In just four years' time, there will be nearly one mobile device for every person on the planet - and by 2015, we'll be creating 26 times as much mobile data traffic, according to new research from IT giant Cisco.
The crystal ball gazing comes in the form of Cisco's Visual Networking Index (VNI) Global Mobile Data Traffic Forecast.
The report predicts that by 2015, there will be more than 7.1 billion mobile device in use around the globe - that's nearly one each for every man, woman and child on Earth, with current estimates putting the world's population at 7.2 billion by the same time.
With all those handsets, netbooks, tablets and other mobile devices in circulation, Cisco expects worldwide mobile traffic to reach a whopping 6.3 exabytes - that's 26 billion gigabytes - every month by 2015.
The average speed of mobile internet connections is set to rise from an average of 215 kilobits per second in 2010, to more than 2.2 megabits per second in 2015. And two-thirds of it, according to Cisco, will be video.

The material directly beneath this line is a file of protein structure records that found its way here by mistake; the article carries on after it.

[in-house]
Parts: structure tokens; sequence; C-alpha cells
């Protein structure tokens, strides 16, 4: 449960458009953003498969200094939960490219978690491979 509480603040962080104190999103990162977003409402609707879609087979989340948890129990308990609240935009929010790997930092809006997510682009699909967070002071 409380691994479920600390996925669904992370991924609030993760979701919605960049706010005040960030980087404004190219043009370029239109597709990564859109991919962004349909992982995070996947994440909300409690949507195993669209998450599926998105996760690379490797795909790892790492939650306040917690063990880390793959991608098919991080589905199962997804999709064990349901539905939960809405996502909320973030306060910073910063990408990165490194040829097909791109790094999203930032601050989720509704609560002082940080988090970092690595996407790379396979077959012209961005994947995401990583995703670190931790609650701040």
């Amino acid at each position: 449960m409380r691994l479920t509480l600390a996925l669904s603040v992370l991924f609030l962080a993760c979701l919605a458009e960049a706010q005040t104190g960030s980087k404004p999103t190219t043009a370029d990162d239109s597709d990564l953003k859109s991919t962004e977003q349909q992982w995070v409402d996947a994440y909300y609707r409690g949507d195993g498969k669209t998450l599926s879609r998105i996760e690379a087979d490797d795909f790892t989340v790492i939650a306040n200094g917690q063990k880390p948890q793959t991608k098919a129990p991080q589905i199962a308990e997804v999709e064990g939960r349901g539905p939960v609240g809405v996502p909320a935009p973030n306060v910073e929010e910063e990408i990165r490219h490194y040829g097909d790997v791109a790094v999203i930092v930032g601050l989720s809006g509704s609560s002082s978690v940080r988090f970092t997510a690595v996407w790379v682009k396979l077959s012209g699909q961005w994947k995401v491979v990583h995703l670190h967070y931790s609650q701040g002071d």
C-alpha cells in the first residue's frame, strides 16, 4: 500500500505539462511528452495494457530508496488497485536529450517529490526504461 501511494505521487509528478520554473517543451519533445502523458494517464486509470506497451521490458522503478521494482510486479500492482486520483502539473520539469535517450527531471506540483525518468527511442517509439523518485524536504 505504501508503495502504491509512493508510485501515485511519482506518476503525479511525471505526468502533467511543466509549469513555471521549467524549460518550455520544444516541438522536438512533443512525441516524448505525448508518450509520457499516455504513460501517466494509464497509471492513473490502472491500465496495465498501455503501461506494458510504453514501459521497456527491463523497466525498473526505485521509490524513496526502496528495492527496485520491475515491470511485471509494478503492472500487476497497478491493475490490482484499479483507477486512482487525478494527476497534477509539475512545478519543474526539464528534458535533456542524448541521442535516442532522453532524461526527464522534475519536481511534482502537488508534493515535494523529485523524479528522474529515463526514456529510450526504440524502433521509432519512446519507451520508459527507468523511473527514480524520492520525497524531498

That's a lot of YouTube clips of skateboarding bulldogs.
All of which will means you'd better hope that mobile operators such as T-Mobile increase the measly data allowances on their monthly plans by 2015, as the average smartphone is estimated to send 1.3 gigabytes a month by then.
And by 2015, there'll be 788 million people around the world who only access the internet using their mobile.
The report also predicts the continuing march of the tablet computer across the IT landscape, with internet-connected tablets generating more traffic in 2015 as the entire global mobile network did during 2010 (which was 242 petabytes a month, fact fans!)
THINQ's own predictions for the next four years are a little less ambitious. By 2015, we expect to have put on a few more pounds around the middle, lost a little more hair - but hell, if we're pushing the boat out, we may even have got the hang of predictive text messaging by then, too.